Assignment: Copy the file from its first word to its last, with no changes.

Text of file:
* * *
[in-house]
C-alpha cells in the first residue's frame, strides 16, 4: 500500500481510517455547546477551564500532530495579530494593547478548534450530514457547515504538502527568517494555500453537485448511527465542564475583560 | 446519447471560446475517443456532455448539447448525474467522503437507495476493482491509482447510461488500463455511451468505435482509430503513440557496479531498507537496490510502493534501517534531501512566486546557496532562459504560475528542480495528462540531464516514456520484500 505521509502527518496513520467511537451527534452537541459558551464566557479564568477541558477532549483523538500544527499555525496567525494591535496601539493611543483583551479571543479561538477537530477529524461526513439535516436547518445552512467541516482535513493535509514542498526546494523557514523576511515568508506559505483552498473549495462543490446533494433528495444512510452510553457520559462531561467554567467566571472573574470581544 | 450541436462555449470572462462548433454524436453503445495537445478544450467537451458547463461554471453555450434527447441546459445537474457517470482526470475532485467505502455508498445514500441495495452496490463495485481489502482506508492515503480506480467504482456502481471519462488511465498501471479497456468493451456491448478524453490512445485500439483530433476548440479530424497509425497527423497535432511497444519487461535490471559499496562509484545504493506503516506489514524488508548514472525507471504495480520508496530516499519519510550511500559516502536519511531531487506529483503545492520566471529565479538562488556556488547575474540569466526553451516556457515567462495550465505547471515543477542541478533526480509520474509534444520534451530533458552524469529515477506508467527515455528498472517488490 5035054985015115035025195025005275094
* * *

[in-house]
C-alpha cells in the first residue's frame, strides 16, 4: 500500500481510517455547546477551564500532530495579530494593547478548534450530514457547515504538502527568517494555500453537485448511527465542564475583560 | 446519447471560446475517443456532455448539447448525474467522503437507495476493482491509482447510461488500463455511451468505435482509430503513440557496479531498507537496490510502493534501517534531501512566486546557496532562459504560475528542480495528462540531464516514456520484500 505521509502527518496513520467511537451527534452537541459558551464566557479564568477541558477532549483523538500544527499555525496567525494591535496601539493611543483583551479571543479561538477537530477529524461526513439535516436547518445552512467541516482535513493535509514542498526546494523557514523576511515568508506559505483552498473549495462543490446533494433528495444512510452510553457520559462531561467554567467566571472573574470581544 | 450541436462555449470572462462548433454524436453503445495537445478544450467537451458547463461554471453555450434527447441546459445537474457517470482526470475532485467505502455508498445514500441495495452496490463495485481489502482506508492515503480506480467504482456502481471519462488511465498501471479497456468493451456491448478524453490512445485500439483530433476548440479530424497509425497527423497535432511497444519487461535490471559499496562509484545504493506503516506489514524488508548514472525507471504495480520508496530516499519519510550511500559516502536519511531531487506529483503545492520566471529565479538562488556556488547575474540569466526553451516556457515567462495550465505547471515543477542541478533526480509520474509534444520534451530533458552524469529515477506508467527515455528498472517488490 5035054985015115035025195025005275094